Aquatic Turtle Care: Painted Turtles as Pets

Painted turtles on a log in a pond

The term "painted turtle" refers to the elaborate decorations on their shells, however other names for this species include Chrysemys picta, Eastern painted turtle, Southern painted turtle, Midland painted turtle, and Western painted turtle. Regardless of the name given to them, painted turtles need particular care to be taken with the water quality, cage temperatures, and the food they are fed in order to receive the best care possible.

About Painted Turtles

Male painted turtles are typically smaller than females, growing to a maximum length of four to twelve inches. In the wild, painted turtles, which have a lifespan of more than 50 years and are located in ponds and surrounding tiny lakes, frequently gather on logs to dry out and bask in the sun. They will hibernate if the temperature is cooler.

Map turtles and red-eared sliders are two more types of aquatic turtles that are not recommended for homes with young children or immune-compromised people. Everyone should wash their hands before and after handling any aquatic turtle since all reptiles can carry salmonella.

Housing Painted Turtles

Being aquatic creatures, painted turtles will spend the most of their time swimming and the remainder eating and sunbathing on a dry area of land. In that they require a tank almost totally filled with water, painted turtle care is comparable to that of a pet fish, but unlike fish, they also require a place to dry dock. A full-grown painted turtle needs a big fish tank with at least 100 gallons of water, although some turtle owners may also use a kiddie pool, pond liner, or other large plastic containers.

Your turtle will enjoy using the gravel that has been piled high with bigger rocks to make a beach on one side of the tank as a place to bask and dry-dock. Additionally, you may utilize any of the floating accessories that are sold at pet stores.

Food and Water

Items that float or may be attached to the edge of the enclosure are excellent since painted turtles often eat their food while swimming. A suitable staple meal for aquatic turtles is aquatic turtle pellets, however your turtle should also consume some fresh green vegetables. Regular servings of dark, leafy greens like romaine, dandelion greens, and fresh parsley are advised. These may either be submerged in water or attached to the tank's edge with a suction cup clip found in the pet store's fish section.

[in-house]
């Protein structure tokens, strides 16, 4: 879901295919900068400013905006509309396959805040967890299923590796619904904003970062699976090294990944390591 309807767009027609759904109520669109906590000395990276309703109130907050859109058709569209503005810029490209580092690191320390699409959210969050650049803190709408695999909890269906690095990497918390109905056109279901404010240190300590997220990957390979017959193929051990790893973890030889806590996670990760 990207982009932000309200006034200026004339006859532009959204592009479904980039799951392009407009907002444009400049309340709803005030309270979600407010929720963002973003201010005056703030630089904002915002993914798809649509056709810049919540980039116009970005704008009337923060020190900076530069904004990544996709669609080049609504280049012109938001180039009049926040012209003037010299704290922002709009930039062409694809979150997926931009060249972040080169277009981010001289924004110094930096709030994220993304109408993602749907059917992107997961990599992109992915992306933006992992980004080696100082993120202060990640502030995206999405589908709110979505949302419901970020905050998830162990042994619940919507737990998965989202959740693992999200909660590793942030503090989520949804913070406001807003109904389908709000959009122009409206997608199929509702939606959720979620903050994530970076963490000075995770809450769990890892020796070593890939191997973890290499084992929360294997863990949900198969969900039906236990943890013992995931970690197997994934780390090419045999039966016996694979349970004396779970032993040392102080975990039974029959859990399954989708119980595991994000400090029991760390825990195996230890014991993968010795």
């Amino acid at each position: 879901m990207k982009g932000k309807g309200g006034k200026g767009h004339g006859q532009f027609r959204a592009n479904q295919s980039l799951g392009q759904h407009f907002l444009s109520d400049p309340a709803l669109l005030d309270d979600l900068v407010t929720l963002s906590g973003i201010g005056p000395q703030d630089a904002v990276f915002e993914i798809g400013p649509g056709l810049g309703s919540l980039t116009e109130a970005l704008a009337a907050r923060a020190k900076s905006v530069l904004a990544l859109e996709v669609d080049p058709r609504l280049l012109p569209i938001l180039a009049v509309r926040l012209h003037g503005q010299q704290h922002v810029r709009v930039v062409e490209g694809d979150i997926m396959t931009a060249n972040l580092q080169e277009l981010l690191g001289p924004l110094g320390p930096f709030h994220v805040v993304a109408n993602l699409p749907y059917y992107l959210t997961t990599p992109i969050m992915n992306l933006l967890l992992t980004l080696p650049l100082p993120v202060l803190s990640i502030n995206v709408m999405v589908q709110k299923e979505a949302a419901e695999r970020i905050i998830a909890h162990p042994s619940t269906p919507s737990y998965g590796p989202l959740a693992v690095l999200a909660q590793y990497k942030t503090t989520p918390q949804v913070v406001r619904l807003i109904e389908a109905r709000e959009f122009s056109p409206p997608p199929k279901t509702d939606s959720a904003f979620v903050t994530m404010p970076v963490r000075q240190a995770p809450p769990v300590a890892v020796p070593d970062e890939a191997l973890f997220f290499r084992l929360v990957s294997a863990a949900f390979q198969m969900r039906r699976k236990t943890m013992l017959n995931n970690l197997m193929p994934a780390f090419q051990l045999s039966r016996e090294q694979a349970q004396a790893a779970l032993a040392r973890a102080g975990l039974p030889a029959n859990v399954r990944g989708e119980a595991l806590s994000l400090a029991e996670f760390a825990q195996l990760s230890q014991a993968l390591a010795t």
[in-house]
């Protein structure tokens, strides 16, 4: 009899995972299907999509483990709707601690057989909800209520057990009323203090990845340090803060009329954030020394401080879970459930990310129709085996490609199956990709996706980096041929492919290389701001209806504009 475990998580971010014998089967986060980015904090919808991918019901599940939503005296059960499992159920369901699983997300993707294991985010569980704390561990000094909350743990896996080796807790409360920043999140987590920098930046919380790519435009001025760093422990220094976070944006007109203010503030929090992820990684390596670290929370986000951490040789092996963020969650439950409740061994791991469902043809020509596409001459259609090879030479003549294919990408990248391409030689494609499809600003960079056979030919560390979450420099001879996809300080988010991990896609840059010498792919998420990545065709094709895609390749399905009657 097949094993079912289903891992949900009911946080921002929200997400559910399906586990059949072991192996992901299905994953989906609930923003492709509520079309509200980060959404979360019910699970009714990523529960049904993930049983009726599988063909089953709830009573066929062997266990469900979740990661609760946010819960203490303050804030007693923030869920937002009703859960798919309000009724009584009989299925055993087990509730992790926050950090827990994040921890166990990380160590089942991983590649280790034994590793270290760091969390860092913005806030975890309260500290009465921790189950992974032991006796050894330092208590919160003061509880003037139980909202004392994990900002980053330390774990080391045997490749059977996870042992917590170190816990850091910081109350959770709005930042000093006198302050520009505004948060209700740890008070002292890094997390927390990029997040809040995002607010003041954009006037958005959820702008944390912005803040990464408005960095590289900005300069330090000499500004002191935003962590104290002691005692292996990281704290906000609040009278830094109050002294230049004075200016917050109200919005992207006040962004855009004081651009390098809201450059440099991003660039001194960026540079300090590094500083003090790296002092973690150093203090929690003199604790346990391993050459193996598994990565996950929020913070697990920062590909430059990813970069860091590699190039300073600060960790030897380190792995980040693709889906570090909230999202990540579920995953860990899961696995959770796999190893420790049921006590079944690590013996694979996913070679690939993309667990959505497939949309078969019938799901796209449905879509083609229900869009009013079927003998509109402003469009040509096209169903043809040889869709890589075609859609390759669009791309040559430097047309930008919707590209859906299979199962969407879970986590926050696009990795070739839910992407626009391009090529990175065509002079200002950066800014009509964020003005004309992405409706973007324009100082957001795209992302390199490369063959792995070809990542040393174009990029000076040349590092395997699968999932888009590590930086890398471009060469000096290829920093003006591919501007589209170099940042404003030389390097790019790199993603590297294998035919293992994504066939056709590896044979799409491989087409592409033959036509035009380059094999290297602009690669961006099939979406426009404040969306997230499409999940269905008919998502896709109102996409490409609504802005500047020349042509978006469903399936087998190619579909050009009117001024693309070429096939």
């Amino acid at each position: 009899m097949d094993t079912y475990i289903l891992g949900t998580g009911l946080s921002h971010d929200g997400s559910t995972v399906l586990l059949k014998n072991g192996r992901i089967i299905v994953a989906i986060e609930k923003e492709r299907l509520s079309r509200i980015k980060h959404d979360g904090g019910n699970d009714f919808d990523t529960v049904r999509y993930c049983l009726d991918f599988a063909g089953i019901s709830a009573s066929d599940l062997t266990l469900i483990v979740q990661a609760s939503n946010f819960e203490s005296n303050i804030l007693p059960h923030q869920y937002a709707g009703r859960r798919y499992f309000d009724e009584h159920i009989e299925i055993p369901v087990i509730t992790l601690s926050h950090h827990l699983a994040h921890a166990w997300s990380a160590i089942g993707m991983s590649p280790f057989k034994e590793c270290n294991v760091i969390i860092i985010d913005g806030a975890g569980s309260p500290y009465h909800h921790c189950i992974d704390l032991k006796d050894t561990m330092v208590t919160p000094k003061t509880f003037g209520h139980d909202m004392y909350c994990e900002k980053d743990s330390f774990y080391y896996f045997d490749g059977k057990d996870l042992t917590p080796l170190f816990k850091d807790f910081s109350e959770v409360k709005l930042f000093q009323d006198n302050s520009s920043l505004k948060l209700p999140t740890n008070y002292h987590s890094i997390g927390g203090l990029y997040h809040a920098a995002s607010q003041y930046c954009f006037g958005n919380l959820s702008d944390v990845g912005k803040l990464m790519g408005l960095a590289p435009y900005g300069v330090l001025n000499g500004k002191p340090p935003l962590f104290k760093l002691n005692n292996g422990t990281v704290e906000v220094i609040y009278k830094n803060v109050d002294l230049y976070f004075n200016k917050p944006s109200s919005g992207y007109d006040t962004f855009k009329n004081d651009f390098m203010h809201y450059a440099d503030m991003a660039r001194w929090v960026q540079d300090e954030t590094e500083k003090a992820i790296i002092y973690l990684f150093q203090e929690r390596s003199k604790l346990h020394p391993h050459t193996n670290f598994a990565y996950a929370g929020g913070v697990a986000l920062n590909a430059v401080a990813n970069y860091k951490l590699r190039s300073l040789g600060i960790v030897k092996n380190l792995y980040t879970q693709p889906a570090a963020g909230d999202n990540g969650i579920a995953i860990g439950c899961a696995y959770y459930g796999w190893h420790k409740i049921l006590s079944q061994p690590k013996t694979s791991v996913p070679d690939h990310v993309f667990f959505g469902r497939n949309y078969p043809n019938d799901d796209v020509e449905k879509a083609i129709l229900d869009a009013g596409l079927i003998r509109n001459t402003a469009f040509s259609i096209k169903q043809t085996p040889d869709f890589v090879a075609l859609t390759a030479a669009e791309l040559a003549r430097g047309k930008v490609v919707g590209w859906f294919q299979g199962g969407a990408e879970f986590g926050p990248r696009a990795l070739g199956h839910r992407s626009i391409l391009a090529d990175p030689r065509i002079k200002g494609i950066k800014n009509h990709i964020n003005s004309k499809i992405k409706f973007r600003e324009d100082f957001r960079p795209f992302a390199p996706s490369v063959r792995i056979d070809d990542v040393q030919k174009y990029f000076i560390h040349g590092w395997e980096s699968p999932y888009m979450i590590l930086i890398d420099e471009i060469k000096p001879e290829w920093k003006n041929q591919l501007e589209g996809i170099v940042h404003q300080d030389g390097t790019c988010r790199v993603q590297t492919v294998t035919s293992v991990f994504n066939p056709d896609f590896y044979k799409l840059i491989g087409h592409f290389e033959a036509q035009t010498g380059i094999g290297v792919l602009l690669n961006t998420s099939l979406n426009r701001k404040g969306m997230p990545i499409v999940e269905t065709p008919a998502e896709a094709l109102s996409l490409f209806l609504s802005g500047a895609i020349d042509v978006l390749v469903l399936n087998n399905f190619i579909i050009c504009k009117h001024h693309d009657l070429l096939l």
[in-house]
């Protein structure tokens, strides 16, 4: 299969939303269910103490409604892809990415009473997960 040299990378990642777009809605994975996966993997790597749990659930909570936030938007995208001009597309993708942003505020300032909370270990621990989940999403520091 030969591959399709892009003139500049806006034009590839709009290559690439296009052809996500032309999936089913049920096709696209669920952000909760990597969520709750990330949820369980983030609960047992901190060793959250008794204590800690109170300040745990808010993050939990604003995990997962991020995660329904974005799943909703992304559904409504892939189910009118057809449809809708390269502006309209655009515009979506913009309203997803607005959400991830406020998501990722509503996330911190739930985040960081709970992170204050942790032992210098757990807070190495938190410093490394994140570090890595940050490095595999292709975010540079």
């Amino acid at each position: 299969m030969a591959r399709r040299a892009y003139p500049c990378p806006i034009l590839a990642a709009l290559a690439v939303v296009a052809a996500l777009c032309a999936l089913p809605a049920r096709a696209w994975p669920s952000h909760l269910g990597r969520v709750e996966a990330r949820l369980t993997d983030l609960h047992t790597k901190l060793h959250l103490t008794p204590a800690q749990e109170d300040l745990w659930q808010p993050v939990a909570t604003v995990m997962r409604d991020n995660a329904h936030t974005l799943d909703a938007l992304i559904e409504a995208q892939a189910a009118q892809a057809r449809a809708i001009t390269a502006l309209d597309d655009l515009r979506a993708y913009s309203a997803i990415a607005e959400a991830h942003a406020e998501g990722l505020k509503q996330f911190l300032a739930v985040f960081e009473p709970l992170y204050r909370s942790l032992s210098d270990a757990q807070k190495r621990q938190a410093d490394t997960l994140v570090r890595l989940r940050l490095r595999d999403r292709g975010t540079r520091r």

You can sometimes give your turtle delicacies like freeze-dried shrimp and fresh, sliced apple pieces, but they shouldn't make up more than 10% of its diet. Fish and various insects are also consumed by painted turtles. Avoid giving your pet fatty fish like goldfish, but you can sometimes give them a guppy, cricket, or worm for variety.

Aquatic turtles are not an exception to the rule that animals that spend the most of their life swimming place a high value on water quality. An aquatic turtle may have a variety of health issues from dirty water.

To keep the water clean, clear, and fresh, good water filters are a need for any painted turtle habitat. Both submersible filters and are suitable choices, and both should be running continuously to give your painted turtle's water filtration and aeration.


Aquatic turtles should have access to UVB illumination and other heat sources if they are housed inside. Although painted turtles don't require exceptionally hot weather, a properly heated environment will make them more active and improve their eating habits. Your turtle can grow sluggish, eat poorly, and begin to hibernate if temps are allowed to fall below 70 degrees. When the weather outside becomes too chilly, turtles that are kept outside during the warmer months should be brought inside.

No of the time of year, UVB illumination in the form of a UVB bulb should be available 24 hours a day. Since the unseen UVB rays have a shorter lifespan than the apparent white light, this bulb should also be changed every six months. Outside-housed painted turtles don't require this extra UVB light because the sun provides enough UVB radiation for them.

Ceramic heat emitters or heat lamps can be used to generate heat. You should set up a temperature gradient so your turtle may pick between 70 and 95 degrees. The tank's hottest side should also be the side with the dry dock or basking area.

Common Health Problems

Painted turtles are relatively easy to care for with the proper setup and diet but they are not immune to health issues.

  • : Intestinal parasites are found naturally in most reptiles, including painted turtles, but they can become a problem¬†for your turtle if they overpopulate the intestinal tract. Annual fecal parasite exams should be performed by your exotics veterinarian.
  • Infections: If water quality is a problem, your turtle can get skin, shell, and ear infections from the dirty water. If too much algae are building up on your turtle's shell or skin, use a soft toothbrush to help keep it clean. Ear infections from poor water quality will display as large bumps behind your turtle's eyes and need to be addressed by your vet.
  • Hypovitaminosis A: When a painted turtle doesn't get a proper diet it may develop a lack of vitamin A in its body called hypovitaminosis A. Swollen eyes, raw skin, stomatitis, and nasal drainage can all be symptoms of this disorder.
  • : Without proper UVB lighting and calcium, painted turtles will develop metabolic bone disease and shell deformities.

If you suspect your turtle has a health issue get him in to see a vet as soon as possible. With your help, your turtle can live a long and healthy life.


"Pet Turtles: Cute But Commonly Contaminated With Salmonella. U.S. Food And Drug Administration.", "Parasitic Diseases of Reptiles. Merck Veterinary Manual.", "Disorders and Diseases of Reptiles. Merck Veterinary Manual.", "Common Diseases of Aquatic Turtles. VCA Hospitals." ;